History of the Screw
We do not know who first designed the screw. There is historical evidence that by the first century it was used in a screw press. Screw presses used by the Romans to squeeze olives for oil and grapes for wine have been found. Archytas of Tarrentum is credited by the Greeks with the invention of the first screw. But the Greek philosopher Archimedes is also credited with inventing the screw around 234 BC. … Read more
History of the Screw
Manufacturers are on the brink of a major leap in production. Industry 4.0 describes the current generation of workflow processes infusing smart technology, big data and brainpower. According to the National Institute of Standards and Technology (NIST), “ [M]anufacturers that successfully implement the Industry 4.0 technologies best-suited for their businesses no longer need to choose between focusing on a better top line or a more profitable bottom line – as they can improve both at the same time.”
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Wear characteristics of one plastic against another vary widely, even among those materials with good natural lubricity. When an application calls for plastic-to-plastic bearings, shafts, gears and other parts, the combination must be chosen carefully.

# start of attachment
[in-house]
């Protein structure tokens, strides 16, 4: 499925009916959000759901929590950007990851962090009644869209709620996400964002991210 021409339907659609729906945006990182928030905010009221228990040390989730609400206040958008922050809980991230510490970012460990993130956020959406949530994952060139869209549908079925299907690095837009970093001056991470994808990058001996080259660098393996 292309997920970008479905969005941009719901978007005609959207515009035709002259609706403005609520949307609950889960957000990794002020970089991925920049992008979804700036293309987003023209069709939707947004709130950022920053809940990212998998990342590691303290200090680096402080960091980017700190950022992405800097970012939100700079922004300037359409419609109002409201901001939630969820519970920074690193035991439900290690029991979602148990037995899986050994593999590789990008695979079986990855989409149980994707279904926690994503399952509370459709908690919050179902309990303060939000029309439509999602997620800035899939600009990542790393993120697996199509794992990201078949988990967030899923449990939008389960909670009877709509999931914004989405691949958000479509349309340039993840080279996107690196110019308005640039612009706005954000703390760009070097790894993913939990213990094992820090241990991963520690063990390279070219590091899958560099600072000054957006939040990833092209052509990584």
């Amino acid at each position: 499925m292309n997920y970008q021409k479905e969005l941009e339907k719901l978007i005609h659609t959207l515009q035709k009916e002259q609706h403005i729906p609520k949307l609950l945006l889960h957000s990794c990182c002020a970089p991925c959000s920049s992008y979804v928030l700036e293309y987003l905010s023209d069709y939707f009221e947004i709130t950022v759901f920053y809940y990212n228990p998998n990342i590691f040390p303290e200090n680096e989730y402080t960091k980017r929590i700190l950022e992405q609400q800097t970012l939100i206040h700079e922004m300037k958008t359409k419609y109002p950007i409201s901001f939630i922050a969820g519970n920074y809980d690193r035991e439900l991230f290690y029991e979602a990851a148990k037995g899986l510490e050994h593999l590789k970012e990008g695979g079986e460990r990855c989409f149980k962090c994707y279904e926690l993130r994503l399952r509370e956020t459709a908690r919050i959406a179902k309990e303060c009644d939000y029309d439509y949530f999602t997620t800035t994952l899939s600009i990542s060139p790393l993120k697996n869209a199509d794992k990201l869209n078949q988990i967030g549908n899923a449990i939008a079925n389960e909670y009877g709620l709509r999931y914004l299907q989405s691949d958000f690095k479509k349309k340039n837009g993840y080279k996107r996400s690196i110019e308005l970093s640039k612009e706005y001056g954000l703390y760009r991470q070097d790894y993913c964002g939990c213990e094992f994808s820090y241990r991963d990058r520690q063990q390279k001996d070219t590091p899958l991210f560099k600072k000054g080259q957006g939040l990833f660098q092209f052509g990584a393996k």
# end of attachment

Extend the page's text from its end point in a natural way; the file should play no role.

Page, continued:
Because plastics are not rigid bodies, they do not behave according the natural laws of friction. It is these deviations which cause some of the unexpected results when plastics are run against metal. Frictional forces are not proportional to load, friction increases with increasing speed and the static coefficient of friction is lower than the dynamic. … Read more
Ever watched “The Jetsons”? It was a ‘60s cartoon family living in the future. George Jetson drove a gas-free hovercraft. Jane, his wife, and the school-age children chatted on mobile and video calls. The family also had a spunky robotic maid, Rosie, who cleaned and maneuvered around a talking dog, Astro.
Today we live like the Jetsons. We see gas-free electric cars on the road. We rely on the internet for everyday activities. Perhaps you’re reading this blog on a mobile phone. … Read more
Generally, there are four commonly used thermal properties of plastics: Heat Deflection Temperature, Continuous Service Temperature, Melting Point or for some, Glass Transition Temperature (Tg) and Coefficient of Thermal Expansion.
Heat Deflection Temperature (ASTM D648)
Heat Deflection Temperature or heat distortion temperature (HDT) is the temperature at which a polymer deforms to heating or cooling under a specified load. ASTM stands for the American Society for Testing and Materials which is an international society that develops and publishes voluntary technical standards for materials among other things. … Read more